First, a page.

Then spam the fuck out of the “join their side” button.

Assuming you aren’t a total hopeless case who will pull down the team merely by being on their side, contribute to the cause by capping and scoring kills. Preferably by creating “teamwork” mini-scenarios where one ignorant person from the other team runs straight into a group of you playing together and meets the expected fate at the hands of 1 vs X.

Very soon, likely before hitting 200-300 points into the match, first one then another on the losing team will quickly give up and flee out of the game, seeking greener grass elsewhere.

Then the “dreaded” auto-balance button pops up on the side.

Many dread it. I revel in it.

I volunteer the fuck out of it. It’s an extra 25 rank. You guarantee yourself the winning rank reward of 500, no matter what happens (assuming your internet doesn’t die unexpectedly.)

Sure, the next part of the match turns into a stream of *your name* deaths littering the side of the game’s UI, but you know, the deaths are meaningless if your ego is not involved in it.

And it’s the absolute best of both worlds in one game.

First you get the steamroll experience of doing horrible horrible things to players who aren’t playing very well, and identifying their mistakes so that you improve by watching what -not- to do. It’s a primitive ego boost when you realize that you and your build have at least had miniscule improvement to the point where you aren’t -that guy- at  least some of the time anymore. You get to play alongside better players and a team that actually tends to cooperate with each other.

Then when you get switched, and you probably will, since everyone else was hoping they weren’t “it,” you get to test yourself against all the -good- players who have conveniently self-selected themselves out for you.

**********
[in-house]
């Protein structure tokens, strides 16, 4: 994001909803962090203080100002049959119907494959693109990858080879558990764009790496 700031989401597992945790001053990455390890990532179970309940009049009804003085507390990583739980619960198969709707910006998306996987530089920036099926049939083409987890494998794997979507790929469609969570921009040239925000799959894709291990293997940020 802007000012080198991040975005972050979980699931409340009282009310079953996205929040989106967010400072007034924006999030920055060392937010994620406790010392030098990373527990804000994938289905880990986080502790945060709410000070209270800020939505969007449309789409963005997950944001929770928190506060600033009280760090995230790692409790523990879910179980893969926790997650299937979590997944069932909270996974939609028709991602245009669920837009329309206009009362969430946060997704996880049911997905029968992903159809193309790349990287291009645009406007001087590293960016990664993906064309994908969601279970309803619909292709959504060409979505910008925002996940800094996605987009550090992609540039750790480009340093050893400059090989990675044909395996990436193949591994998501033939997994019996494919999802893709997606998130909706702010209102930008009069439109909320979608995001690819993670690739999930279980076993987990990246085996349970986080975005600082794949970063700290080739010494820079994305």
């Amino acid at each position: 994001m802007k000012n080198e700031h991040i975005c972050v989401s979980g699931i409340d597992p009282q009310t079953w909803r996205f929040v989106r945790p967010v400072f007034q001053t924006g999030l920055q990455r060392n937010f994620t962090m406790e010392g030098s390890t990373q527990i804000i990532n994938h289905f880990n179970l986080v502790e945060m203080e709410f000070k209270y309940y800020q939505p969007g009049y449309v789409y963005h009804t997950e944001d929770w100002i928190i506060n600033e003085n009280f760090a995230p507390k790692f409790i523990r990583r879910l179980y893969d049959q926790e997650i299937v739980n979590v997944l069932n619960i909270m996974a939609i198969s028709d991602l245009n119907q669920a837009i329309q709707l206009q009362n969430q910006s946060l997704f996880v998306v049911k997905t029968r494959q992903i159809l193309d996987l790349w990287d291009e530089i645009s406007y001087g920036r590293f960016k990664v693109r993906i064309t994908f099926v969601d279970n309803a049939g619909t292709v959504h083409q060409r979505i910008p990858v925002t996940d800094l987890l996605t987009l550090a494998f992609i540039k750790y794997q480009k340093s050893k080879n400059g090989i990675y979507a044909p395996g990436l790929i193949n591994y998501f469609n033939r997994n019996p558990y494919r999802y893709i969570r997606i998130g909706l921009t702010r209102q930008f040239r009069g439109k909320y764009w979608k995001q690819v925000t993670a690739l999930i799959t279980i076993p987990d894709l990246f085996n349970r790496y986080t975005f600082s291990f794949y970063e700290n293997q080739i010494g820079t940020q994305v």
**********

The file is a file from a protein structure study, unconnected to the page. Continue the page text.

If 3 or more jump you and tangle you up in cc, obviously, you’re going down. Seriously, there’s no dishonor in it. It’s like you’re roaming alone in WvW and this 40 man zerg rounds the corner and over you. Nothing to be done about it. *shrug*

If it’s 2-3 players, it becomes a game of “see how long I can outlast and outwit.” Necros are built to be annoying, I hear. They’re supposed to waste your time. They can’t escape very well, but they can make you regret spending the time getting entangled up with trying to kill them. Hopefully a teammate or two or three come over eventually. If not, well, see above. Still a fun minigame of survival.

If it’s 1 vs 1, then well, things become interesting. It’s those duels that the PvP warrior types yearn for. Me, not so much, but as mini-practice within a larger game, why not? Sometimes, I even win. Which is pretty awesome when it does happen. If not, it’s a more-entertaining-and-firsthand-than-a-video experience of how a pro takes down an amateur. Chalk it up to the learning process.

It’s a hotjoin, you can choose to play it straight and sit on a cap and wait for people to come. (I like to lurk underwater in Raid of the Capricorn and bleed people to death until they get smart and bring more than one person.) If the game is really hopeless, then throw score to the wind and play for the fights. Your new team is already frickin’ losing anyway, with or without you. Run to the mess of players duking it out in the middle somewhere and see how many sneak attacks you can get in and maybe even turn the tide.

Absolutely rarely, the tide can even sometimes turn and your new team ends up winning (usually because the points shift a bit, some guy on the initially winning team decide to flee and leaves the team one man down, some other new fella joins the game and picks the team you’re on as the fan favorite to stack,) which then becomes a funny exercise in come-uppance, and is even a bit of an ego-booster. (Did -I- do that?! No wai.)

If not, expected team wins, but you get the reward anyway because you were a member of that team in the beginning. (And you even helped more people get the rank reward because you generously made way for more people to stack onto it. Let it not be said that GW2 isn’t a cooperative game!)

Hell, you have mathematically made it impossible for yourself to lose because you’re getting 500 rank points no matter which team wins.

Red versus blue? Doesn’t matter.

You are OMNI-TEAM. You are PAN-TEAM. You encompass multitudes. (Gogo minion or clone zerg.)

You get the full experience, meeting ALL skills levels from 0-50+, bumping into a spectrum of meta to weird builds, at a super-quick non-time-wasting pace.

It’s like ultra-rapid-fire LoL or something.